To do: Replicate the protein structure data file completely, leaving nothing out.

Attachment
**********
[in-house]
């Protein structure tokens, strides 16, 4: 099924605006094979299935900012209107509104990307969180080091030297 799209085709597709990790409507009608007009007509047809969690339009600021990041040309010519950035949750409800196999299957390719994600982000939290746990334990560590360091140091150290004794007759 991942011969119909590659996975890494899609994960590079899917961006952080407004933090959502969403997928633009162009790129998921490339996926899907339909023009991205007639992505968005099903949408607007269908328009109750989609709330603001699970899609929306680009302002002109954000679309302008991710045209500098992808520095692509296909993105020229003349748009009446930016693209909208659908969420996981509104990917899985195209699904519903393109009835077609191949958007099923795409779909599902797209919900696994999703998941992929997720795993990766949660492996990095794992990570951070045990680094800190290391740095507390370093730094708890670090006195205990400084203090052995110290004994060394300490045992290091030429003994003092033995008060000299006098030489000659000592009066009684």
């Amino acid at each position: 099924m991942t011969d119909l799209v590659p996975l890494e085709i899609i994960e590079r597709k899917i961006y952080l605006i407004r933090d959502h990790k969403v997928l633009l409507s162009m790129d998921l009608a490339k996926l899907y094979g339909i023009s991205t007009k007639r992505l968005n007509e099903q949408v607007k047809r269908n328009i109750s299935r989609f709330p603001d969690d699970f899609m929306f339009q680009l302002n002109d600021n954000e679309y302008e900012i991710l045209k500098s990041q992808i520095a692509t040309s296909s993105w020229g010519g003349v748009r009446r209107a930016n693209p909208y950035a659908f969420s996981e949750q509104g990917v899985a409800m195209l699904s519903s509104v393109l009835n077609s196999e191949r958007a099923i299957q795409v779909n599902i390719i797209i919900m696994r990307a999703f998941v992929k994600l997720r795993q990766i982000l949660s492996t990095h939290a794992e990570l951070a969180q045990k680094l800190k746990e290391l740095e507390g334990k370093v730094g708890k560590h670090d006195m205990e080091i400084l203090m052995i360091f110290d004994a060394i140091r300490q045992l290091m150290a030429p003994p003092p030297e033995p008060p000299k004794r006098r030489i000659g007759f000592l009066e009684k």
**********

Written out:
[in-house]
């Protein structure tokens, strides 16, 4: 099924605006094979299935900012209107509104990307969180080091030297 799209085709597709990790409507009608007009007509047809969690339009600021990041040309010519950035949750409800196999299957390719994600982000939290746990334990560590360091140091150290004794007759 991942011969119909590659996975890494899609994960590079899917961006952080407004933090959502969403997928633009162009790129998921490339996926899907339909023009991205007639992505968005099903949408607007269908328009109750989609709330603001699970899609929306680009302002002109954000679309302008991710045209500098992808520095692509296909993105020229003349748009009446930016693209909208659908969420996981509104990917899985195209699904519903393109009835077609191949958007099923795409779909599902797209919900696994999703998941992929997720795993990766949660492996990095794992990570951070045990680094800190290391740095507390370093730094708890670090006195205990400084203090052995110290004994060394300490045992290091030429003994003092033995008060000299006098030489000659000592009066009684």
């Amino acid at each position: 099924m991942t011969d119909l799209v590659p996975l890494e085709i899609i994960e590079r597709k899917i961006y952080l605006i407004r933090d959502h990790k969403v997928l633009l409507s162009m790129d998921l009608a490339k996926l899907y094979g339909i023009s991205t007009k007639r992505l968005n007509e099903q949408v607007k047809r269908n328009i109750s299935r989609f709330p603001d969690d699970f899609m929306f339009q680009l302002n002109d600021n954000e679309y302008e900012i991710l045209k500098s990041q992808i520095a692509t040309s296909s993105w020229g010519g003349v748009r009446r209107a930016n693209p909208y950035a659908f969420s996981e949750q509104g990917v899985a409800m195209l699904s519903s509104v393109l009835n077609s196999e191949r958007a099923i299957q795409v779909n599902i390719i797209i919900m696994r990307a999703f998941v992929k994600l997720r795993q990766i982000l949660s492996t990095h939290a794992e990570l951070a969180q045990k680094l800190k746990e290391l740095e507390g334990k370093v730094g708890k560590h670090d006195m205990e080091i400084l203090m052995i360091f110290d004994a060394i140091r300490q045992l290091m150290a030429p003994p003092p030297e033995p008060p000299k004794r006098r030489i000659g007759f000592l009066e009684k």